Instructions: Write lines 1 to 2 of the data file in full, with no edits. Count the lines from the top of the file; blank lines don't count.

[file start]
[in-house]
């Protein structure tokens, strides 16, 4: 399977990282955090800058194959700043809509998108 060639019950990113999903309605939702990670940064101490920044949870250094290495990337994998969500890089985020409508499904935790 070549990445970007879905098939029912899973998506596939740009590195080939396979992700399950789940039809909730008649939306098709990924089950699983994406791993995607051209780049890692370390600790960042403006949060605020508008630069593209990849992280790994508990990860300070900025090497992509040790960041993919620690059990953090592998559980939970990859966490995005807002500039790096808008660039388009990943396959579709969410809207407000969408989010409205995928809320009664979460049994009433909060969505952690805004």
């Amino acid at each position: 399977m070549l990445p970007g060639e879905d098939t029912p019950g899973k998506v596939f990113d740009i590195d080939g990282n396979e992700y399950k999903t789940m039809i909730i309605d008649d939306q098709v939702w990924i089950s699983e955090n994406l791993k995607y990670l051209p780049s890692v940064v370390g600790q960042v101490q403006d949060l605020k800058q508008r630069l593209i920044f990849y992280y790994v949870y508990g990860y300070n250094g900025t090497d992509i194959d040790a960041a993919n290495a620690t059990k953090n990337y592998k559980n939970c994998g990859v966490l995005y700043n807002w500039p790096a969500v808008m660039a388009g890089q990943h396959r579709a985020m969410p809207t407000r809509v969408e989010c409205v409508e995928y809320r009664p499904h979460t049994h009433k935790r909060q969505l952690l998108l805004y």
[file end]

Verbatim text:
[in-house]
């Protein structure tokens, strides 16, 4: 399977990282955090800058194959700043809509998108 060639019950990113999903309605939702990670940064101490920044949870250094290495990337994998969500890089985020409508499904935790 070549990445970007879905098939029912899973998506596939740009590195080939396979992700399950789940039809909730008649939306098709990924089950699983994406791993995607051209780049890692370390600790960042403006949060605020508008630069593209990849992280790994508990990860300070900025090497992509040790960041993919620690059990953090592998559980939970990859966490995005807002500039790096808008660039388009990943396959579709969410809207407000969408989010409205995928809320009664979460049994009433909060969505952690805004």